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Email marketing campaigns are an affordable and valuable tool for all types of businesses to broaden their reach in the market today. If used properly, they facilitate communication with existing customers and provide a platform to expand your customer base. However, Canada has recently passed the Canadian Anti-Spam Legislation (“CASL”), which regulates how such email marketing campaigns can be done. Non-compliance with CASL can result in crippling monetary penalties.

On July 1, 2014 the first changes to Canada’s outdated anti-spam legislation came into effect in the form of CASL. The purpose of CASL is to govern how businesses interact with their existing or potential customers through “commercial electronic messages” (CEMs). A CEM is any message with a purpose to encourage participation in a commercial activity. This is a broad definition and as such, applies to-email marketing campaigns commonly used by businesses today, subject to certain exceptions. The object of CASL is to allow businesses to effectively communicate with their customer base and compete in the global marketplace while protecting Canadians from unwanted spam.

The rollout of CASL has taken place in parts. The legislation will come into full effect on July 1, 2017. As of July 1, 2014, CEMs can no longer be sent without at least “implied” consent from the recipient. As of January 15, 2015, new rules surrounding the installation of computer programs came into effect. As of July 1, 2017, the sections of the legislation pertaining to a private right of action for consumers against companies that breach CASL will come into effect.

Notwithstanding an applicable exception, there are three major components encompassing compliance with CASL: (i) obtaining consent; (ii) discernible identification information; and (iii) the presence of an unsubscribe mechanism.

There are cautionary steps businesses can utilize to ensure compliance with the consent requirements under CASL. One of the most important steps is to receive an explicit “opt-in” from recipients prior to sending them any CEMs. Unlike in the United States, getting consent requires positive action from the recipient and therefore the use of “opt-out “or pre-checked opt-in boxes are not considered to be valid consent in Canada. Consent to receive CEMs must be given separately from consent to terms and conditions or other types of consent or acknowledgement you seek from your potential recipients.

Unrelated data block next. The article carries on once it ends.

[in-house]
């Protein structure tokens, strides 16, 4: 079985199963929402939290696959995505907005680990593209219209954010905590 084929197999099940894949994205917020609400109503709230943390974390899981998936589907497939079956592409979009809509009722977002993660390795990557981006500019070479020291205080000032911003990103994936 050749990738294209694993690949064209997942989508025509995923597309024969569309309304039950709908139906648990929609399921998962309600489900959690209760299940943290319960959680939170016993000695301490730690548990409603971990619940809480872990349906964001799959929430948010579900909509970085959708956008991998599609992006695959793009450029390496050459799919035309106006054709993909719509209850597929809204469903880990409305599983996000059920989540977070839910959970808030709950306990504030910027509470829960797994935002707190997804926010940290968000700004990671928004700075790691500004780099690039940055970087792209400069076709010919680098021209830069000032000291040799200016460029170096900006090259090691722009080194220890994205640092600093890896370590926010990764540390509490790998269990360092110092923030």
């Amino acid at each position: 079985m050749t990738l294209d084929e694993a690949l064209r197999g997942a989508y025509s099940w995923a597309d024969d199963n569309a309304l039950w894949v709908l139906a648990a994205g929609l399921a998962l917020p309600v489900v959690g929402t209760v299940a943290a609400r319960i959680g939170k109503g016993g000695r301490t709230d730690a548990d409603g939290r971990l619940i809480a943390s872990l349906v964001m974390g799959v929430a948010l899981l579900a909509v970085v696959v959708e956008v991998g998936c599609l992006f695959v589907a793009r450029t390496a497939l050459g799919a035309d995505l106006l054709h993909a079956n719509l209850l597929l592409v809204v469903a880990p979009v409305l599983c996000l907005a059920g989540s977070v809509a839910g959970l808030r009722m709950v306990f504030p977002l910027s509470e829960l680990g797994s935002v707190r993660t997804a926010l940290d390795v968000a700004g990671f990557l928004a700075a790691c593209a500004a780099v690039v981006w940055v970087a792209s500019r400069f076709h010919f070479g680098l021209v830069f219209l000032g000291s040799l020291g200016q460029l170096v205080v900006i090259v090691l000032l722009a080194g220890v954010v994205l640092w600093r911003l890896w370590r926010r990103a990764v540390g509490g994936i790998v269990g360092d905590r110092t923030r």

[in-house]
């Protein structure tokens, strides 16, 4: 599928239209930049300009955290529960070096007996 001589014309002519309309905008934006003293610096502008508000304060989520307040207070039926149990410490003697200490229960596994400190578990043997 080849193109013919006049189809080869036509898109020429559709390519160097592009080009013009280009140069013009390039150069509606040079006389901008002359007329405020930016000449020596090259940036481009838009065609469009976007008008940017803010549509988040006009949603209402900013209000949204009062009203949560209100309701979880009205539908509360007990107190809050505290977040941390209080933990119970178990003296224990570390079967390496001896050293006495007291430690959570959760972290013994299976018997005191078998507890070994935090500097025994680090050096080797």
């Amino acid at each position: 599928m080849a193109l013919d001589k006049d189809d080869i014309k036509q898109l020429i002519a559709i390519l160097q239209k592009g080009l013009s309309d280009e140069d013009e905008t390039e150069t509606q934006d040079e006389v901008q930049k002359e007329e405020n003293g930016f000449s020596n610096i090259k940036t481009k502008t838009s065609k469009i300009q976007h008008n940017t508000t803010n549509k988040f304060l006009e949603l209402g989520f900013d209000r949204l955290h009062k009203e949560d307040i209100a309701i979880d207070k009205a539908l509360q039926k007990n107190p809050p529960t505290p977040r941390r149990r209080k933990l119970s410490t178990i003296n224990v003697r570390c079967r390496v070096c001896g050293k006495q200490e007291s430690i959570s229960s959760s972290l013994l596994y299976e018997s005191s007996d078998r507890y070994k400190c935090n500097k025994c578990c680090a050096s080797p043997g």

Depending on the type and length of an existing client relationship, you may not have to get explicit consent from the recipient of your CEM. This being said, express consent attained through proper opt-in mechanisms is always preferred. Express consent will remain valid until revoked by the recipient. The onus of proving consent remains with the sender of the CEM and therefore thorough records should be kept.

Once consent is obtained and you’re ready to start sending CEMs, the next requirement to satisfy surrounds identification information contained within the CEM itself. The sender’s identity, or the identity of who the CEM is being sent on behalf of, must be included in the message. Furthermore, the sender’s contact information, including a mailing address and a telephone number, email address, or website must be contained within the message. The contact information must remain valid for a period following the transmission of the message.

Lastly, each CEM must contain a mechanism allowing the recipient to unsubscribe from any future communication at no personal cost. If this is done by re-directing the recipient to a website, that website must also remain valid for a period of time following the transmission. In the event a recipient unsubscribes from future communication, that recipient must be removed from the mailing list no later than 10 days after the un-subscription.

There are further requirements that businesses must comply with under CASL, CASL applies generally to people and businesses using electronic channels to promote their business or communicate with their customers. Compliance is mandatory and non-compliance can lead to a magnitude of negative consequences. As such, if you are worried that your current electronic marketing efforts do not comply with CASL, you should contact Aluvion’s team of legal professionals to get the advice you need.

As a new member of the Aluvion team, Katelyn is eagerly developing her corporate practice after articling at a small litigation firm. Contact Katelyn today at katelyndempsey@aluvionlaw.com